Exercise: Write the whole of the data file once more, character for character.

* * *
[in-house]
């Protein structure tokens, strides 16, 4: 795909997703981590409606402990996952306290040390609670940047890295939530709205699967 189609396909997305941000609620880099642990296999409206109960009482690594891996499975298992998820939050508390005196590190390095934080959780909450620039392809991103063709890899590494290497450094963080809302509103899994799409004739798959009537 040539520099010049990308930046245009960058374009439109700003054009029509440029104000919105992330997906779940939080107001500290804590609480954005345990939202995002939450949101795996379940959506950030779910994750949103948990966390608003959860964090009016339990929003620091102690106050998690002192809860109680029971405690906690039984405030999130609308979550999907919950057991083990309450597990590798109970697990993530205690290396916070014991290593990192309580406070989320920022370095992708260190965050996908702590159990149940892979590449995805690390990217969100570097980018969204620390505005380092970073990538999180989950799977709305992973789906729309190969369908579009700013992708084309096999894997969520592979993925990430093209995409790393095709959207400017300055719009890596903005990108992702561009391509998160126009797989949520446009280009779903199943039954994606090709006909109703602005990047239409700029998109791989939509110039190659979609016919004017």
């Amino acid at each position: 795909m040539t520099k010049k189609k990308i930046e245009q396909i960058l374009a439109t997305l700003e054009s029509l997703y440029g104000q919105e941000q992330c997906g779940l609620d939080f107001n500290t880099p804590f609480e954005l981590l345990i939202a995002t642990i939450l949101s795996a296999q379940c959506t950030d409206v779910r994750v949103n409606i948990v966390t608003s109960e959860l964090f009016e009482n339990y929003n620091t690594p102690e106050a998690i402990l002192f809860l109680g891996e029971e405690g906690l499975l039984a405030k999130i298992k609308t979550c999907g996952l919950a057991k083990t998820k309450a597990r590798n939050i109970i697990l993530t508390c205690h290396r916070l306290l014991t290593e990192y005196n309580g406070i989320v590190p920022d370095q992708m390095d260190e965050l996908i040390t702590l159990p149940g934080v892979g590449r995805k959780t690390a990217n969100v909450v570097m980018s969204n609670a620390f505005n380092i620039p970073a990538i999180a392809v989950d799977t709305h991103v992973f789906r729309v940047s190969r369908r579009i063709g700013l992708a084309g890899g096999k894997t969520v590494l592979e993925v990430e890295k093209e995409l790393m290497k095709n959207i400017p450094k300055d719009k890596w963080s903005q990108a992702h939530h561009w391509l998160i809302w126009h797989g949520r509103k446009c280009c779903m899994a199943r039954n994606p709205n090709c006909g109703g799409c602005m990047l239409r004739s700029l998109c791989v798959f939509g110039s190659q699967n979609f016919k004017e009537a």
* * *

[in-house]
């Protein structure tokens, strides 16, 4: 795909997703981590409606402990996952306290040390609670940047890295939530709205699967 189609396909997305941000609620880099642990296999409206109960009482690594891996499975298992998820939050508390005196590190390095934080959780909450620039392809991103063709890899590494290497450094963080809302509103899994799409004739798959009537 040539520099010049990308930046245009960058374009439109700003054009029509440029104000919105992330997906779940939080107001500290804590609480954005345990939202995002939450949101795996379940959506950030779910994750949103948990966390608003959860964090009016339990929003620091102690106050998690002192809860109680029971405690906690039984405030999130609308979550999907919950057991083990309450597990590798109970697990993530205690290396916070014991290593990192309580406070989320920022370095992708260190965050996908702590159990149940892979590449995805690390990217969100570097980018969204620390505005380092970073990538999180989950799977709305992973789906729309190969369908579009700013992708084309096999894997969520592979993925990430093209995409790393095709959207400017300055719009890596903005990108992702561009391509998160126009797989949520446009280009779903199943039954994606090709006909109703602005990047239409700029998109791989939509110039190659979609016919004017």
């Amino acid at each position: 795909m040539t520099k010049k189609k990308i930046e245009q396909i960058l374009a439109t997305l700003e054009s029509l997703y440029g104000q919105e941000q992330c997906g779940l609620d939080f107001n500290t880099p804590f609480e954005l981590l345990i939202a995002t642990i939450l949101s795996a296999q379940c959506t950030d409206v779910r994750v949103n409606i948990v966390t608003s109960e959860l964090f009016e009482n339990y929003n620091t690594p102690e106050a998690i402990l002192f809860l109680g891996e029971e405690g906690l499975l039984a405030k999130i298992k609308t979550c999907g996952l919950a057991k083990t998820k309450a597990r590798n939050i109970i697990l993530t508390c205690h290396r916070l306290l014991t290593e990192y005196n309580g406070i989320v590190p920022d370095q992708m390095d260190e965050l996908i040390t702590l159990p149940g934080v892979g590449r995805k959780t690390a990217n969100v909450v570097m980018s969204n609670a620390f505005n380092i620039p970073a990538i999180a392809v989950d799977t709305h991103v992973f789906r729309v940047s190969r369908r579009i063709g700013l992708a084309g890899g096999k894997t969520v590494l592979e993925v990430e890295k093209e995409l790393m290497k095709n959207i400017p450094k300055d719009k890596w963080s903005q990108a992702h939530h561009w391509l998160i809302w126009h797989g949520r509103k446009c280009c779903m899994a199943r039954n994606p709205n090709c006909g109703g799409c602005m990047l239409r004739s700029l998109c791989v798959f939509g110039s190659q699967n979609f016919k004017e009537a």